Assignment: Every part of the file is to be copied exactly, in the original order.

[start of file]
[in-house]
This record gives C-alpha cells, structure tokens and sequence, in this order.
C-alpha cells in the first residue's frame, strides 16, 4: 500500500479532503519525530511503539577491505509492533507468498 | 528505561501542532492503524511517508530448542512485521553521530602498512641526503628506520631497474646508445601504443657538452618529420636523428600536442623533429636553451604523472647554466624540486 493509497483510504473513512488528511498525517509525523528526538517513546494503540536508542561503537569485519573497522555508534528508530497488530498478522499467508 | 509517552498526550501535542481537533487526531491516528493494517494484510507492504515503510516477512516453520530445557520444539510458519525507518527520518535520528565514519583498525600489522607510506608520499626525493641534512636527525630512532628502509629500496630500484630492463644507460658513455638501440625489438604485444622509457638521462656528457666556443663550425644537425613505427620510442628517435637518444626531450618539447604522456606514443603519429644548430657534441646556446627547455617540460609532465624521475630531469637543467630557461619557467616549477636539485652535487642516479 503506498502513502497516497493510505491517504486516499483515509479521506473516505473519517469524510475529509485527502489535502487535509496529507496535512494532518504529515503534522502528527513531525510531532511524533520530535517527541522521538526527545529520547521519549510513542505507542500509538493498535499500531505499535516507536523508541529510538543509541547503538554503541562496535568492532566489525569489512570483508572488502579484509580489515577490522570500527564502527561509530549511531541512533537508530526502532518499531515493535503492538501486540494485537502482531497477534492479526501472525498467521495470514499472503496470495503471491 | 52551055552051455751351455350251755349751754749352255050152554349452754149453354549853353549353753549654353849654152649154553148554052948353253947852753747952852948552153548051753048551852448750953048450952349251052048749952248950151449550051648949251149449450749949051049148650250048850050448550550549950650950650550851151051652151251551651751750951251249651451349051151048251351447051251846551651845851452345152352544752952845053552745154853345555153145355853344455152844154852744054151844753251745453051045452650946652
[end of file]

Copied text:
[in-house]
This record gives C-alpha cells, structure tokens and sequence, in this order.
C-alpha cells in the first residue's frame, strides 16, 4: 500500500479532503519525530511503539577491505509492533507468498 | 528505561501542532492503524511517508530448542512485521553521530602498512641526503628506520631497474646508445601504443657538452618529420636523428600536442623533429636553451604523472647554466624540486 493509497483510504473513512488528511498525517509525523528526538517513546494503540536508542561503537569485519573497522555508534528508530497488530498478522499467508 | 509517552498526550501535542481537533487526531491516528493494517494484510507492504515503510516477512516453520530445557520444539510458519525507518527520518535520528565514519583498525600489522607510506608520499626525493641534512636527525630512532628502509629500496630500484630492463644507460658513455638501440625489438604485444622509457638521462656528457666556443663550425644537425613505427620510442628517435637518444626531450618539447604522456606514443603519429644548430657534441646556446627547455617540460609532465624521475630531469637543467630557461619557467616549477636539485652535487642516479 503506498502513502497516497493510505491517504486516499483515509479521506473516505473519517469524510475529509485527502489535502487535509496529507496535512494532518504529515503534522502528527513531525510531532511524533520530535517527541522521538526527545529520547521519549510513542505507542500509538493498535499500531505499535516507536523508541529510538543509541547503538554503541562496535568492532566489525569489512570483508572488502579484509580489515577490522570500527564502527561509530549511531541512533537508530526502532518499531515493535503492538501486540494485537502482531497477534492479526501472525498467521495470514499472503496470495503471491 | 52551055552051455751351455350251755349751754749352255050152554349452754149453354549853353549353753549654353849654152649154553148554052948353253947852753747952852948552153548051753048551852448750953048450952349251052048749952248950151449550051648949251149449450749949051049148650250048850050448550550549950650950650550851151051652151251551651751750951251249651451349051151048251351447051251846551651845851452345152352544752952845053552745154853345555153145355853344455152844154852744054151844753251745453051045452650946652